• When Lizzie's pigeons are killed, it is clear something important in Lizzie has been violated. The birds' deaths suggest the fate that awaits her and her sister if they allow Borden and his wife to go forward with their planning. She cannot afford not to strike back. The puppy is not medically whole; Pollock suggests it's a threat to normalcy, and is killed as a sort of euthanasia. This is Pollock's analogy for social norms that do not tolerate minority sexualities such as lesbianism.

Women's roles[edit]

  • It's not so much women's roles explored in the play as the roles and limitations of being a lesbian. Lizzie's father wants her to consider Johnny MacLeod as a husband. MacLeod, a neighbor, is a widower with three young children who is looking for a wife. With his daughter already in her thirties, Borden is worried that Lizzie will never go out on her own. The only solution for her is to marry. It's only natural, he tells her.
  • Lizzie resists, saying she won't be around when MacLeod comes to call. "He's looking for a housekeeper and it isn't going to be me," Lizzie says to her father. Her stepmother sees nothing wrong with such a domestic arrangement. That's essentially what happened to her. She married Lizzie's father, who had two young children, and cared for them. In exchange, she received a nice house to live in, food to eat, and companionship.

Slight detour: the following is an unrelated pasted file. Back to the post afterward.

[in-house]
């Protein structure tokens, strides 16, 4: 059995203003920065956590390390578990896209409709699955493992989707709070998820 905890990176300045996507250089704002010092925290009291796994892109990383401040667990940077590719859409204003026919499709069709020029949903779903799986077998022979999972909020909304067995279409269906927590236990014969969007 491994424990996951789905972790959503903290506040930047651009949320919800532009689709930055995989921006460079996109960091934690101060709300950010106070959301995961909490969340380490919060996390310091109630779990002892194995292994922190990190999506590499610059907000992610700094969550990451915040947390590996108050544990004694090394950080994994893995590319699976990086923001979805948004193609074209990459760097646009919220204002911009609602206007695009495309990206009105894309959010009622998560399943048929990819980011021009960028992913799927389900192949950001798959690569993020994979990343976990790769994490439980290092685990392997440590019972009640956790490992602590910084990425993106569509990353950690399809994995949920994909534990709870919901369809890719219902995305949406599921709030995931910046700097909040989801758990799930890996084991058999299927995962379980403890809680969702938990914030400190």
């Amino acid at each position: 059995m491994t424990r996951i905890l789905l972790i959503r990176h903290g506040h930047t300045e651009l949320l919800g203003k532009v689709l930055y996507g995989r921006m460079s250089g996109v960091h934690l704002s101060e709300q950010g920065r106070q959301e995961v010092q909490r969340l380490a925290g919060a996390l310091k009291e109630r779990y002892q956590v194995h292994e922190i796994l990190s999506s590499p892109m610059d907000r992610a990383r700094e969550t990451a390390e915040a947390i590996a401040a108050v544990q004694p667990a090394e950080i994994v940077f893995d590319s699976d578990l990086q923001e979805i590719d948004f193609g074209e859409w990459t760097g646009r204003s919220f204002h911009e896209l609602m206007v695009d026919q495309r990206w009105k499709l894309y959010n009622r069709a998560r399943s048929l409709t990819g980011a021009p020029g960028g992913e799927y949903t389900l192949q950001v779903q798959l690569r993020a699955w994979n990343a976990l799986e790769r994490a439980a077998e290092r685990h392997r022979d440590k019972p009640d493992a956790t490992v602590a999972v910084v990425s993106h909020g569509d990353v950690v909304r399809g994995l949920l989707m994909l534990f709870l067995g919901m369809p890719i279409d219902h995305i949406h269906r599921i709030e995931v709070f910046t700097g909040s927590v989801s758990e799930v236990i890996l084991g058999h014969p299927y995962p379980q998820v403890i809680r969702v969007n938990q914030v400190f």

• It's not her fault, Lizzie tells the Actress at another moment. Somehow she didn't get that magic formula that is stamped indelibly on the brain, the formula for being a socially acceptable woman—in other words, heterosexual. "Through some terrible oversight. ... I was born ... defective."
  • There is evidence that Lizzie wanted to be her father's son, not his daughter. Lizzie begs her father to let her go to work with him and learn how to keep books. He refuses. That's not a woman's place, he tells her. She responds that he can't make her do anything she doesn't want to do. Her stepmother urges her as well to consider MacLeod, reminding her that her father is taking care of her. Lizzie volunteers to leave but, with no means to earn a living, that isn't a possibility. Her stepmother tells her, "You know you got nothing but what he gives you. And that's a fact of life. You got to deal with the facts. I did."
  • All that Lizzie can see is that she is entitled to a third of what her father has. She thinks this only fair. But she will not get it while her parents are alive and in control of their wills. Her stepmother says that her father is going to live a long time and indicates she won't be included in the will. "Only a fool would leave money to you."